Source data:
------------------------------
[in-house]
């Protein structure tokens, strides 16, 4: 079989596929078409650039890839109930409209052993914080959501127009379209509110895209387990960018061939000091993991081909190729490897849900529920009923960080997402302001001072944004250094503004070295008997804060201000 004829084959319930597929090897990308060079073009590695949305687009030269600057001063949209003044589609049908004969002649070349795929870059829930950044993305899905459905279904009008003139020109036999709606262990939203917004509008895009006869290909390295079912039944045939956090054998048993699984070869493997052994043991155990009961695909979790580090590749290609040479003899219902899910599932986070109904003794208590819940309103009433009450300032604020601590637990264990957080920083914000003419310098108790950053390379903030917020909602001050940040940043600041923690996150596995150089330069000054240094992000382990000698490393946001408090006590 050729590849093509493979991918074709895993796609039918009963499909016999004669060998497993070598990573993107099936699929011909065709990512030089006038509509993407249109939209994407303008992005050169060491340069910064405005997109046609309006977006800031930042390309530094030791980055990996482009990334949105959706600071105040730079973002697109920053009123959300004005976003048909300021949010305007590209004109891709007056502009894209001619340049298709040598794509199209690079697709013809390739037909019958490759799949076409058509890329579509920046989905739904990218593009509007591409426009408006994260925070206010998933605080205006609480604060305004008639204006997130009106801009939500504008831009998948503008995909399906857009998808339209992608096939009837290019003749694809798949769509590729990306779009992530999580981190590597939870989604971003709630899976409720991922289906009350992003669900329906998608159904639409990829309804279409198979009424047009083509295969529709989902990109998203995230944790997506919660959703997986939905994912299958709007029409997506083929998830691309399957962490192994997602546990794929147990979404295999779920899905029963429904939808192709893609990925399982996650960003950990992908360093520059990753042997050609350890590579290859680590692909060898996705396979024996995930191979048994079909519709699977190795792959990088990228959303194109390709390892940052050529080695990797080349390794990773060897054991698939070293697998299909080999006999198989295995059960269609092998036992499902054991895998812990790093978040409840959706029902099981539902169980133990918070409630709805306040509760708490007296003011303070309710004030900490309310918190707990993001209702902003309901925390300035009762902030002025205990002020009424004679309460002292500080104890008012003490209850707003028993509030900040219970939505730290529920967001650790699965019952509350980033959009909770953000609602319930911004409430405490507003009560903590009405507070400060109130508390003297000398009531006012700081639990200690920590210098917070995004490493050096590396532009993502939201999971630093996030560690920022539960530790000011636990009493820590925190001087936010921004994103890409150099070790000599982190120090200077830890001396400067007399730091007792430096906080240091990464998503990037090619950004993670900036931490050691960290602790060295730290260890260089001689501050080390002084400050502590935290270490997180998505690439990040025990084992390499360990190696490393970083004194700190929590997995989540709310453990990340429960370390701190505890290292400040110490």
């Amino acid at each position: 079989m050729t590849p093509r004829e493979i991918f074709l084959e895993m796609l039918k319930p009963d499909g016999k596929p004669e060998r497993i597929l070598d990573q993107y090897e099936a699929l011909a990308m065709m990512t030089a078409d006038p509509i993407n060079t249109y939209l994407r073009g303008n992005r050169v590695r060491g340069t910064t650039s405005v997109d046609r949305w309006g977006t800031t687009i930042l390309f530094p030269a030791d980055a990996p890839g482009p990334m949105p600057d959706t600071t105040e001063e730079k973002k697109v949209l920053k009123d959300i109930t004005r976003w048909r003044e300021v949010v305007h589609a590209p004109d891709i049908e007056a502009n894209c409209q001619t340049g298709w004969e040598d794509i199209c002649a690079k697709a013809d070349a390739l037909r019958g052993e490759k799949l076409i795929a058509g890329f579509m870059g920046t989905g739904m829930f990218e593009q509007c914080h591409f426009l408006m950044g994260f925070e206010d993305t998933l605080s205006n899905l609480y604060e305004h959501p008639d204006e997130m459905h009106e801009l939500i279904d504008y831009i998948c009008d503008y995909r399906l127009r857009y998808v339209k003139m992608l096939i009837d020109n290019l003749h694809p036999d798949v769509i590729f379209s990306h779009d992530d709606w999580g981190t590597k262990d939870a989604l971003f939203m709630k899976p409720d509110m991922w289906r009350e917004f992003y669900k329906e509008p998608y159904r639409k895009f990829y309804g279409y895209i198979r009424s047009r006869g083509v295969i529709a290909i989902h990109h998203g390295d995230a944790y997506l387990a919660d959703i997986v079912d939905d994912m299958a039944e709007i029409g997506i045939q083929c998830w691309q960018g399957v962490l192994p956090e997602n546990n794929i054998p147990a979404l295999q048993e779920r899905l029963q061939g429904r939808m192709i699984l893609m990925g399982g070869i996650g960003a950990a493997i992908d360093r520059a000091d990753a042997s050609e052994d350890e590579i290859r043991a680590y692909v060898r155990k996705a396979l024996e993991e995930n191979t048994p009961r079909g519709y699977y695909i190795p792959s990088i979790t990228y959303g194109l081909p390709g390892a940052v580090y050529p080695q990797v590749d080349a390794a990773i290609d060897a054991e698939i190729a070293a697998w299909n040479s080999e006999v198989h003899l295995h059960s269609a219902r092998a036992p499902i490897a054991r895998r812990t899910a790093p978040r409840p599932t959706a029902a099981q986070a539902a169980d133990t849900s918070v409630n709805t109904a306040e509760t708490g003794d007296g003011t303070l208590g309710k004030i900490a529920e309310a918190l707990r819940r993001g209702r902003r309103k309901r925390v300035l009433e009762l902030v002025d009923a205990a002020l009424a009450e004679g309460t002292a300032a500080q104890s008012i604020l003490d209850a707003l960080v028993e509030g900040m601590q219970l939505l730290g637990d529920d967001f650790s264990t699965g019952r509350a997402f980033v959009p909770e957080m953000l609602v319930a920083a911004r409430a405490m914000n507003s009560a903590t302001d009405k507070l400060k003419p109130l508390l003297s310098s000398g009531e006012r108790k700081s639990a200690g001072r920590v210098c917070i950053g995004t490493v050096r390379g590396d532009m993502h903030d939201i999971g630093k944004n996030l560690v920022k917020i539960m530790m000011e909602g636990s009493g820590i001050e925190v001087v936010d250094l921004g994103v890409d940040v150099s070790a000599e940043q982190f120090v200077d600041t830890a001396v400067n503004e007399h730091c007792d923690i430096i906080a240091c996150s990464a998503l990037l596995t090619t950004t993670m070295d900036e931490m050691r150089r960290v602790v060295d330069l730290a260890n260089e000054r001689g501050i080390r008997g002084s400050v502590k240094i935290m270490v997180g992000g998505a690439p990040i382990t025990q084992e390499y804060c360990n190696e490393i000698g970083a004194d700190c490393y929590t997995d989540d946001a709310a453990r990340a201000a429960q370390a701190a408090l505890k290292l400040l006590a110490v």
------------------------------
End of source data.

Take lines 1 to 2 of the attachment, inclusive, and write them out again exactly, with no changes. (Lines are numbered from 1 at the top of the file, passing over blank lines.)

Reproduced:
[in-house]
């Protein structure tokens, strides 16, 4: 079989596929078409650039890839109930409209052993914080959501127009379209509110895209387990960018061939000091993991081909190729490897849900529920009923960080997402302001001072944004250094503004070295008997804060201000 004829084959319930597929090897990308060079073009590695949305687009030269600057001063949209003044589609049908004969002649070349795929870059829930950044993305899905459905279904009008003139020109036999709606262990939203917004509008895009006869290909390295079912039944045939956090054998048993699984070869493997052994043991155990009961695909979790580090590749290609040479003899219902899910599932986070109904003794208590819940309103009433009450300032604020601590637990264990957080920083914000003419310098108790950053390379903030917020909602001050940040940043600041923690996150596995150089330069000054240094992000382990000698490393946001408090006590 050729590849093509493979991918074709895993796609039918009963499909016999004669060998497993070598990573993107099936699929011909065709990512030089006038509509993407249109939209994407303008992005050169060491340069910064405005997109046609309006977006800031930042390309530094030791980055990996482009990334949105959706600071105040730079973002697109920053009123959300004005976003048909300021949010305007590209004109891709007056502009894209001619340049298709040598794509199209690079697709013809390739037909019958490759799949076409058509890329579509920046989905739904990218593009509007591409426009408006994260925070206010998933605080205006609480604060305004008639204006997130009106801009939500504008831009998948503008995909399906857009998808339209992608096939009837290019003749694809798949769509590729990306779009992530999580981190590597939870989604971003709630899976409720991922289906009350992003669900329906998608159904639409990829309804279409198979009424047009083509295969529709989902990109998203995230944790997506919660959703997986939905994912299958709007029409997506083929998830691309399957962490192994997602546990794929147990979404295999779920899905029963429904939808192709893609990925399982996650960003950990992908360093520059990753042997050609350890590579290859680590692909060898996705396979024996995930191979048994079909519709699977190795792959990088990228959303194109390709390892940052050529080695990797080349390794990773060897054991698939070293697998299909080999006999198989295995059960269609092998036992499902054991895998812990790093978040409840959706029902099981539902169980133990918070409630709805306040509760708490007296003011303070309710004030900490309310918190707990993001209702902003309901925390300035009762902030002025205990002020009424004679309460002292500080104890008012003490209850707003028993509030900040219970939505730290529920967001650790699965019952509350980033959009909770953000609602319930911004409430405490507003009560903590009405507070400060109130508390003297000398009531006012700081639990200690920590210098917070995004490493050096590396532009993502939201999971630093996030560690920022539960530790000011636990009493820590925190001087936010921004994103890409150099070790000599982190120090200077830890001396400067007399730091007792430096906080240091990464998503990037090619950004993670900036931490050691960290602790060295730290260890260089001689501050080390002084400050502590935290270490997180998505690439990040025990084992390499360990190696490393970083004194700190929590997995989540709310453990990340429960370390701190505890290292400040110490």